Violence in video games: what’s too much?

John Lee

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Call of Duty, Halo 4 and Resident Evil are popular among children and include violence. Photo by John Lee.

Call of Duty, Halo 4 and Resident Evil are popular among children and include violence. Photo by John Lee.

Lost in all the gun control debate that has seemingly become a snowball effect after every shooting is the government’s decision to request more studies done on the connection between video games and violence. Games like Grand Theft Auto, Mortal Kombat, Resident Evil and Doom have all been in question because of the violent nature of the games. Add popularity of games like Call of Duty: Black Ops and Halo 4 among young children and there is a concern that video games are linked to a violent nature as children grow up.

“Children imitate what they see,” Chrystal Klem, mother of four, said. “My boys get rowdy after playing fighting games. They tend to want to wrestle. I, however, do not believe that violence in a video game is to blame for a child acting out or for behavioral problems.”

Maxwell Hanson, a father of two, said what he feels comfortable with his children playing depends on the type of violence. Cartoonish violence, such as Halo, and objective violence, such as Call of Duty, is different from that of Grand Theft Auto IV, which Hanson said is “senseless.”

“Personally, I think that [children playing violent video games] would depend on the type of violence,” Hanson said. “As far as I’m concerned, the Call of Duty’s, the first-person shooters, I have never seen them as being too violent, but things like Grand Theft Auto where you’re adding in more of the picking up random people in cars and killing them for no reason and mowing down people in a vehicle, that’s a little bit different than being put into the role of a first-person shooter where you’re part of a task force trying to perform an objective.”

Brittney Schmitt, an avid gamer and certified medic, has an issue with children playing violent video games, but also believes that the parents should have more control over what they let their children play.

“I have a problem when parents let their kids play violent video games. That kind of stuff desensitizes you,” Schmitt said. “For instance, when a medic wants to get desensitized to all the senseless carnage that happens out on the streets they get prepared by looking at various photos of mutilations and horrible stuff like that.”
Studies have been disputed on the effect video games have on children. According to the American Academy of Child and Adolescent Psychiatry (AACAP) video game exposure has had negative effects on children.

“Children and adolescents can become overly involved and even obsessed with videogames,” the AACAP stated on their website. “Spending large amounts of time playing these games can create problems and lead to poor social skills, time away from family, school-work, and other hobbies, lower grades and reading less, exercising less, and becoming overweight [and] aggressive thoughts and behaviors.”
But a report from The Entertainment Software Association issued a different statement on their website.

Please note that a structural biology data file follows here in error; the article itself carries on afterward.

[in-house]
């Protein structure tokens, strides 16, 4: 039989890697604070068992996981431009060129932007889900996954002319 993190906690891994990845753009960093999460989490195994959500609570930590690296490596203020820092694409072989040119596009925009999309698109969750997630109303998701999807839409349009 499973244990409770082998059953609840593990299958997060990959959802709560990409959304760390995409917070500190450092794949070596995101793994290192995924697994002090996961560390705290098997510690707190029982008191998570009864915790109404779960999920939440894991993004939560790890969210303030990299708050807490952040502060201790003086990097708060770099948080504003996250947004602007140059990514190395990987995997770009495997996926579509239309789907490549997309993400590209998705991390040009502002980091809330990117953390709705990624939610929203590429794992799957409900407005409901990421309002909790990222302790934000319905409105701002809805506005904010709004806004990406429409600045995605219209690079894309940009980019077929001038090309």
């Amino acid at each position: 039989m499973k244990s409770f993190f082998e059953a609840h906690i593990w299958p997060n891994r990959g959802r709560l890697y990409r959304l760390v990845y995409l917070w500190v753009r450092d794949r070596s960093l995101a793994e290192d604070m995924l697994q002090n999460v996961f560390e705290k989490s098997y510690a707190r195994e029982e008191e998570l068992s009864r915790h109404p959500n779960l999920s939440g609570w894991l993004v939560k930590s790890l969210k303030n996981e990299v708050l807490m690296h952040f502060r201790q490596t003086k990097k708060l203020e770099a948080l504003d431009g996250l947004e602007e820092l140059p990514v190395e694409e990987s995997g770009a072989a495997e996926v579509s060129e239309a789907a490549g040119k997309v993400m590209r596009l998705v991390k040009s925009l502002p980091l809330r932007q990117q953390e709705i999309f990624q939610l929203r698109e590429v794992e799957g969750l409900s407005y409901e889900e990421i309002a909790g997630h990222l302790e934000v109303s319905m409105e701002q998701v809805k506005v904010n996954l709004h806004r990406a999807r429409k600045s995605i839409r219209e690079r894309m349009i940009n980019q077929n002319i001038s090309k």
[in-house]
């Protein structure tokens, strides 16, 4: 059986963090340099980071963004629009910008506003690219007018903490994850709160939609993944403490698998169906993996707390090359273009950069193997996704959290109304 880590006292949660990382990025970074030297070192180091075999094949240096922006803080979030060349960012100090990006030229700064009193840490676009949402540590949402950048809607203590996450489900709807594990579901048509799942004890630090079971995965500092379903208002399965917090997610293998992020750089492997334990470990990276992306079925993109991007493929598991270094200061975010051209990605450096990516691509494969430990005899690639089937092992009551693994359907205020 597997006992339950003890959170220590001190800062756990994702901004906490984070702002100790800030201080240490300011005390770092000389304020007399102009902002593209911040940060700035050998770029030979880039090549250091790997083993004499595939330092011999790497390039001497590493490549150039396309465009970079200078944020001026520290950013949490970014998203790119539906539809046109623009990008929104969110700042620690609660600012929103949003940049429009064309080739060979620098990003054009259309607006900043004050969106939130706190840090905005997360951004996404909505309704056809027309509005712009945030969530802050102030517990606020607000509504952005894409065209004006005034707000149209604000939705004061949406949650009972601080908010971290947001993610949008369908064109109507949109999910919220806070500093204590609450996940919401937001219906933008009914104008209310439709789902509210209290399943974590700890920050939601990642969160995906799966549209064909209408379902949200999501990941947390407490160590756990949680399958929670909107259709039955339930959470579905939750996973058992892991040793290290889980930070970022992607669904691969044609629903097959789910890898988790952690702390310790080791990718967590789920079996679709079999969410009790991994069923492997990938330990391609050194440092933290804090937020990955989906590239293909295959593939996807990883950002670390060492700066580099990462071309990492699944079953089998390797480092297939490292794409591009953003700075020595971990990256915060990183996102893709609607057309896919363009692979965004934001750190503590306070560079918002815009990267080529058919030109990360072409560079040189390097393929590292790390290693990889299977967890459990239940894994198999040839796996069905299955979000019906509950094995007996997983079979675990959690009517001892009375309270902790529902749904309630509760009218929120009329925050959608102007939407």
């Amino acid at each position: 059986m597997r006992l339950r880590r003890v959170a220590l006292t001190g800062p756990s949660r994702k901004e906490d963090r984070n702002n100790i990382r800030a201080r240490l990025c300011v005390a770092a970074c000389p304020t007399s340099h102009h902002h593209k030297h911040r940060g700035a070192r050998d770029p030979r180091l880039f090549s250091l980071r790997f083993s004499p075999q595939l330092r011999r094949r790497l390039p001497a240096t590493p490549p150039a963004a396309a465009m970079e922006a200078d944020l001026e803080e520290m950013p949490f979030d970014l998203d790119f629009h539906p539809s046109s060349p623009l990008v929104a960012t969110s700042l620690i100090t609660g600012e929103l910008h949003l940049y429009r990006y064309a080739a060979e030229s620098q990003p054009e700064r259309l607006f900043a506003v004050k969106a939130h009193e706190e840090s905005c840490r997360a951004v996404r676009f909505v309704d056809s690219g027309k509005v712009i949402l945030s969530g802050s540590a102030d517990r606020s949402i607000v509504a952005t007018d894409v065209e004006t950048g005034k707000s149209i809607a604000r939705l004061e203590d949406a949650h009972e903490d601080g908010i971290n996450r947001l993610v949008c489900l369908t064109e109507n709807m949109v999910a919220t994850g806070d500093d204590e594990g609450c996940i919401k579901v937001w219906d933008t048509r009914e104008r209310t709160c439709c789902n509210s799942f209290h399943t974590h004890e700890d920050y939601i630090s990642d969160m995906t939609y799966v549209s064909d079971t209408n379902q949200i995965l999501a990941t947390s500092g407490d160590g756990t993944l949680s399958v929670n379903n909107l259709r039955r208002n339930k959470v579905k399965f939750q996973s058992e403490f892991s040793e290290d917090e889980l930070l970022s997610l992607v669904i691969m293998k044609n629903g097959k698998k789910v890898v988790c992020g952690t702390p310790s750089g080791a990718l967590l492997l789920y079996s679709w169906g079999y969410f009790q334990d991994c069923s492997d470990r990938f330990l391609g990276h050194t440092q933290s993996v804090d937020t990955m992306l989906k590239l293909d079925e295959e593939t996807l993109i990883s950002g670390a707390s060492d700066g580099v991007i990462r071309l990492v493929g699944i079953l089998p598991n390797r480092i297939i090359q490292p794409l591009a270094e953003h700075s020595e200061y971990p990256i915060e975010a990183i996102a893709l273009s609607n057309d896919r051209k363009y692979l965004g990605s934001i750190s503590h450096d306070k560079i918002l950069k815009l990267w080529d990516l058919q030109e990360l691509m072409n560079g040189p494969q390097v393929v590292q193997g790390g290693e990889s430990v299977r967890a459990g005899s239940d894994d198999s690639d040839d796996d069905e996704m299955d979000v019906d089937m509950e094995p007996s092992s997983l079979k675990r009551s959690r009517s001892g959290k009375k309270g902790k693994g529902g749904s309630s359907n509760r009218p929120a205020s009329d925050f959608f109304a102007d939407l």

“Numerous authorities, including the U.S. Supreme Court, U.S. Surgeon General, Federal Trade Commission and Federal Communications Commission have examined the scientific record and found that it does not establish any causal link between violent programming and violent behavior,” the ESA said. “The truth is, there is no scientific research that validates a link between computer and video games and violence, despite lots of overheated rhetoric from the industry’s detractors. Instead, a host of respected researchers has concluded that there is no link between media violence and violent crime.”

Just as any other hot topic in United States culture, there are two sides to this debate. Schmitt believes the studies are called for not only because of recent shootings but an increase of other society trends.

“Curiosity I suppose,” Schmitt said. “Maybe they notice the increase of obesity, sedentary lifestyle, cases of ADHD, hyperactivity. Not to mention all the school shootings.”

Hanson believes that it is finding something to blame negative trends of society on.
“When things like that [Newtown shooting] happen people want something on which to blame or want a cause because they want to be able to put fault or liability on something other than themselves, ‘here is the reason why he did it.’ It’s not because he chose to do it or because he was messed up psychologically,” Hanson said. “People want to be able to put blame on something so there is a reason why it happened.”

Both Hanson and Klem believe there is nothing else that the video game industry can do to fix its image when it comes to children and video games.

“It is believed by so many people that it’s just how it is. People have to blame someone or something for how their child acts,” Klem said. “Video games are in the spotlight right now. When in fact it is really just the lack of good parenting; teaching your children morals and values that go beyond what they watch, hear or play and see what a difference it makes.”

Among the policies passed in the past, and arguably the most successful, is the establishment of the Entertainment Software Ratings Board or ESRB ratings. These are ratings placed on video games that not only tell a parent what age the game is appropriate for but also what is in the game. For example: Halo 4 is rated “M: for Mature” for “Blood and Violence.”

“I think the video game industry has done a pretty good job,” Hanson said. “We [as parents] also have the ESRB ratings that are supposed to be used to inform parents of what the games are rated and what the games contain [within] themselves.”

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Violence in video games: what’s too much?